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If Dark Matter Fills the Universe, Astronomers Should Detect the Gamma Rays it Produces --But They Don't


Among the most dramatic events in the universe are the death of stars that generate huge blasts of neutrinos that can sometimes be picked up by giant neutrino telescopes on Earth. Neutrinos usually pass straight through the Earth. Astronomers have only once detected neutrinos from beyond the Solar System and that was almost 25 years ago during a supernova called SN1987A.

The most efficent and effective way to study these supernova events using gamma rays, ultra high energy photons. The mother of all gamma ray telescopes is the Fermi Space Telescope, which has been peering into the cosmos from low Earth orbit for three years now. Fermi's eyes see the occasional burst of gamma rays from distant violent events that are, albeit briefly, among the brightest things in the Universe. These gamma rays bursts are thought to be the release of energy equivalent to the mass of our Sun in a single second, probably as giant stars collapse to form black holes or as black holes or neutron stars collide.

Fermi has so far seen several hundred bursts of gamma rays from distant violent events that are, briefly, among the brightest objects in the Universe --at energies that stretch over six orders of magnitude, the highest being an event on 10 May 2009 which produced photons with an energy of 31 GeV, the highest ever observed in space.

Fermi's most controversial result involves dark matter. The thinking is that dark matter particles should annihilate producing gamma rays. This ought to produce gamma ray lines at specific frequencies but Fermi has found no evidence of this. Fermi ought to be able to pick up the gamma rays this dark matter generates, but ao far it has seen no evidence of this.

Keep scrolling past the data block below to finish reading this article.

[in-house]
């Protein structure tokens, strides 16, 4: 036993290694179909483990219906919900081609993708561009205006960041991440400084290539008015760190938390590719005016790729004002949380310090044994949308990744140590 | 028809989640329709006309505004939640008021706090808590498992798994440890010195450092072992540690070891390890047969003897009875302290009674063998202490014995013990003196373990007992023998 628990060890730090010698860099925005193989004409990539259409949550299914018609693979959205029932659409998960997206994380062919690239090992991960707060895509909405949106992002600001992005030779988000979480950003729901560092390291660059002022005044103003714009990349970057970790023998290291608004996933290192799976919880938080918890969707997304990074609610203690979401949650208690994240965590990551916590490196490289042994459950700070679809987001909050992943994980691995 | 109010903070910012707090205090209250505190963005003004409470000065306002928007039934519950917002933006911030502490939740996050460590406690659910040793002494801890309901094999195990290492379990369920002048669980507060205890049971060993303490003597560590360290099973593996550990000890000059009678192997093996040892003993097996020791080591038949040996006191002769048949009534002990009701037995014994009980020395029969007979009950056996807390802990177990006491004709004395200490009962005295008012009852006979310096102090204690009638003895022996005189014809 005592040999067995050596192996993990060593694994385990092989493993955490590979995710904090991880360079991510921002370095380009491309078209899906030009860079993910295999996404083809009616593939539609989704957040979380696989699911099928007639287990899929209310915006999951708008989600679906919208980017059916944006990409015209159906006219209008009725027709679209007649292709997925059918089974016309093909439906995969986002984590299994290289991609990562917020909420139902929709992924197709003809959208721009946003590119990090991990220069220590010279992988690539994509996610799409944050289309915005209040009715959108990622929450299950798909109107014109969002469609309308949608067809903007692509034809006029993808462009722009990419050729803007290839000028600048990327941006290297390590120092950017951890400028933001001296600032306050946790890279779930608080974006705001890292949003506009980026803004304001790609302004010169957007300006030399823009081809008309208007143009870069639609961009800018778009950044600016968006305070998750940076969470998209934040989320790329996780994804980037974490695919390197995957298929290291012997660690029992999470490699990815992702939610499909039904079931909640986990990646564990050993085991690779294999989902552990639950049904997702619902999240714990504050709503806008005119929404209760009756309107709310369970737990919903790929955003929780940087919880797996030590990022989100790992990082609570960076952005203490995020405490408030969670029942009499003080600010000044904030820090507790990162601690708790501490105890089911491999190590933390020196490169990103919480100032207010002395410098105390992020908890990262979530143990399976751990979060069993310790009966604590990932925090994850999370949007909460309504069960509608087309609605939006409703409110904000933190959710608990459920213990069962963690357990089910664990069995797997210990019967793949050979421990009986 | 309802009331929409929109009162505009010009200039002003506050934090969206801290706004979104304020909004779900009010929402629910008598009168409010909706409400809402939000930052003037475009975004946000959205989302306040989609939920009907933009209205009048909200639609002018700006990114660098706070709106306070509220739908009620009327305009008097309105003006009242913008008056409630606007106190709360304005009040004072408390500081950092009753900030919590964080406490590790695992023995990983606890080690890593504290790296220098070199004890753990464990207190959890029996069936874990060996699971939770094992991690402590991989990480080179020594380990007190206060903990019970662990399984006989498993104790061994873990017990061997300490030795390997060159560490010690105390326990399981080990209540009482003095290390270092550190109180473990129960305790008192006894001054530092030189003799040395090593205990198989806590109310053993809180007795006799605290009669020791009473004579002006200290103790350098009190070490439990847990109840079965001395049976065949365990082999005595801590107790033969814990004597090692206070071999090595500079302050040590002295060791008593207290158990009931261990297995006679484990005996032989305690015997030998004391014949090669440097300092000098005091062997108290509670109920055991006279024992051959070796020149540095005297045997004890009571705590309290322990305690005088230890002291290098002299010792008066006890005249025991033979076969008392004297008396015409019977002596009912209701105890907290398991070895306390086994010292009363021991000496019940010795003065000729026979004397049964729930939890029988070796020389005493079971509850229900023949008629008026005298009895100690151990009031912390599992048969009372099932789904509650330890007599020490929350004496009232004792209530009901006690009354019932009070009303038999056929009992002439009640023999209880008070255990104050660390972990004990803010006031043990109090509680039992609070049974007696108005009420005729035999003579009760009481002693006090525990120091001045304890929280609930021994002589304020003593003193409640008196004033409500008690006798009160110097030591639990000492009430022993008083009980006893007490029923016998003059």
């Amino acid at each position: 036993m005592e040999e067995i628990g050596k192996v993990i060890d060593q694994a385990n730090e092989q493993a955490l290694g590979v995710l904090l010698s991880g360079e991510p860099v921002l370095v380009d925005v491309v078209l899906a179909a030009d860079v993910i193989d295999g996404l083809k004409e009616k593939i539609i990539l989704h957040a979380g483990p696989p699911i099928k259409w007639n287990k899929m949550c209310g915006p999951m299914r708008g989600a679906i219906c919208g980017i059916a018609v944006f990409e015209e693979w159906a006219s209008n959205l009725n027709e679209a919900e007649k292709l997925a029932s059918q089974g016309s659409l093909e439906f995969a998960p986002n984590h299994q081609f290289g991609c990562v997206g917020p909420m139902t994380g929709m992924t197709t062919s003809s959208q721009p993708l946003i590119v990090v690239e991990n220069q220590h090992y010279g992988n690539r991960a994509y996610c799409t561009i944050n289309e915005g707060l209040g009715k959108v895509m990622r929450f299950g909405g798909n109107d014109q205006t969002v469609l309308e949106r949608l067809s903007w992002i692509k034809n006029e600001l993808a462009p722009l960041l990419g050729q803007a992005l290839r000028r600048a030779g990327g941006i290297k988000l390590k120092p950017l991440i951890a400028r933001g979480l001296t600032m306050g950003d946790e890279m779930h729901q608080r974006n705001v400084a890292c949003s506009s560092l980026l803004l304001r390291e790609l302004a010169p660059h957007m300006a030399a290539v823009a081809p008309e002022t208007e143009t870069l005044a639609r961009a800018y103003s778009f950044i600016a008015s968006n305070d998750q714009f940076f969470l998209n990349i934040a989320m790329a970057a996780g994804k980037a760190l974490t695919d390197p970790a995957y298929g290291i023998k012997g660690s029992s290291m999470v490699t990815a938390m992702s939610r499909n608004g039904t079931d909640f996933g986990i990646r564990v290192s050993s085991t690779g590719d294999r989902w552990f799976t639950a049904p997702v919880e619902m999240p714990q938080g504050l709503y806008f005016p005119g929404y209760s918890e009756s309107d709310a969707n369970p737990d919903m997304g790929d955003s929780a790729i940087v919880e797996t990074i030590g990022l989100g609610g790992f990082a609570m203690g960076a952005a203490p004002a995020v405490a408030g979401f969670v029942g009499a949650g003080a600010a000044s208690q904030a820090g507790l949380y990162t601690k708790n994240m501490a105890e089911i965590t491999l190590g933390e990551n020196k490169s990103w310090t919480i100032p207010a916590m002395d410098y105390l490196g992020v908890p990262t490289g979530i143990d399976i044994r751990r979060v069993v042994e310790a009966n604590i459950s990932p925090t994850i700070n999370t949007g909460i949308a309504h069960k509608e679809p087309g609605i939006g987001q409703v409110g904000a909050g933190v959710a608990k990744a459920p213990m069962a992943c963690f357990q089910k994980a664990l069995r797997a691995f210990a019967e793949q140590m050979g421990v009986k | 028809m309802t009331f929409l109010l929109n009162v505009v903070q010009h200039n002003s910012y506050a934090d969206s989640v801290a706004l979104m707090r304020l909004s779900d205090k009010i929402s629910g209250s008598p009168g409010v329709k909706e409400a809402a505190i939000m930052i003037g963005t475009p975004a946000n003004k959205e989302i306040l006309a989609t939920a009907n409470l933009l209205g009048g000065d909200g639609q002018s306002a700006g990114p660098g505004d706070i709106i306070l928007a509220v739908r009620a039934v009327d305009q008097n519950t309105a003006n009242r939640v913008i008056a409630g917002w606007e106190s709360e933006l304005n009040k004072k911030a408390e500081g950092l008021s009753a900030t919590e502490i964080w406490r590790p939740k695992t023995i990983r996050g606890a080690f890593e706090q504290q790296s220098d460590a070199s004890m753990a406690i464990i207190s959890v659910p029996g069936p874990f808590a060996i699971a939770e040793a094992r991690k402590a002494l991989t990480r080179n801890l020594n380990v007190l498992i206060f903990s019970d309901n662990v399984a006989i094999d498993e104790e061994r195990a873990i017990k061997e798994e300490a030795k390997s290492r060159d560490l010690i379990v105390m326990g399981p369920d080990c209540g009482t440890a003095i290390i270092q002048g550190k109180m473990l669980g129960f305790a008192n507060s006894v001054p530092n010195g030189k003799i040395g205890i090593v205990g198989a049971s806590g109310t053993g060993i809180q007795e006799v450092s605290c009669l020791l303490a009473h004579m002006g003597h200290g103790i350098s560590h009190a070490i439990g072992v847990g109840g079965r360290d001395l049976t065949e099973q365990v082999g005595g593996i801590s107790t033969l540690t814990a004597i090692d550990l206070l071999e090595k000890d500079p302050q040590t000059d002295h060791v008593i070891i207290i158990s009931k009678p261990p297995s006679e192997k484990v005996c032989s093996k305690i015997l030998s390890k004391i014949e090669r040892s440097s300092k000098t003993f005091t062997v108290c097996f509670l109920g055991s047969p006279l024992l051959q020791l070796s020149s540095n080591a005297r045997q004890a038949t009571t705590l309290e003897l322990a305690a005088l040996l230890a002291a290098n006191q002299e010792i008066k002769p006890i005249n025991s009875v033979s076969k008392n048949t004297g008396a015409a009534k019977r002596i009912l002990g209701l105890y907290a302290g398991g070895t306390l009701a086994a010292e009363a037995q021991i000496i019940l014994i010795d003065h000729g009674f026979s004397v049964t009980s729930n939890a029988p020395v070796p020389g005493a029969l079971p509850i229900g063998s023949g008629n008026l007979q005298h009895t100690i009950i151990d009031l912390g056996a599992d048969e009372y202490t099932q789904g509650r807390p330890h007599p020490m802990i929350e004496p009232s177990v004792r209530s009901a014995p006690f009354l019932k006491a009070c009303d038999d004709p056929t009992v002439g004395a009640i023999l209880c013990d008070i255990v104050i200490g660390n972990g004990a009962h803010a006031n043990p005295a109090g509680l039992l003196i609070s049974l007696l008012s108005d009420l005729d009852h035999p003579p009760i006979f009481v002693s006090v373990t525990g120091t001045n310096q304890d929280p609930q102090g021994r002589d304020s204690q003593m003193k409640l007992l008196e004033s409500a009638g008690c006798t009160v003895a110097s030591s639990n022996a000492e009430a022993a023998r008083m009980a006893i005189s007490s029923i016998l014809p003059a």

But, as Carl Sagan used to say, "the absence of evidence isn't the evidence of absence. The task of  Fermi's physicists and astronomers is to work out whether the evidence is there and Fermi can't see it or that they it isn't there at all.

The Daily Galaxy via and Ref: Science highlights from the Fermi Large Area Telescope

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Just because we have believed for 300 years that some mysterious yet-to-be-specified property of mass can either attract other mass or warp space does not make it so. Where is the dark matter? What is the the dark energy? From Newton on down, scientists have assumed that it is the mass of the sun that attracts the planets. Has anybody ever considered that it could be the copious amounts of luminosity emanating from it that is attracting the planets? This simple possibility can easily be tested in the laboratory. I have found that when a ~1kg test mass was placed above a 1000 W hot source and below an ice-filled cold source, its weight INCREASED by ~10%! The textbook says this cannot happen. But it has, and some high-minded, insular scientist overly inculcated by the textbook needs to replicate this far-reaching easily-observed, experimental result which any amateur such as I has carried out.
Attractive spreading luminosity has potential for explaining the flat rotation curves and cosmic acceleration. And it can do this in a plausible way.

Consider these words of nonsense from the Scientific American:

“Dark matter is five times as abundant as normal matter in the universe. But it continues to be an enigma because it is invisible and nearly always passes right through normal matter. Astronomers only found out about dark matter by inferring its presence from the gravity it exerts—notably, it keeps spinning galaxies from flying apart.”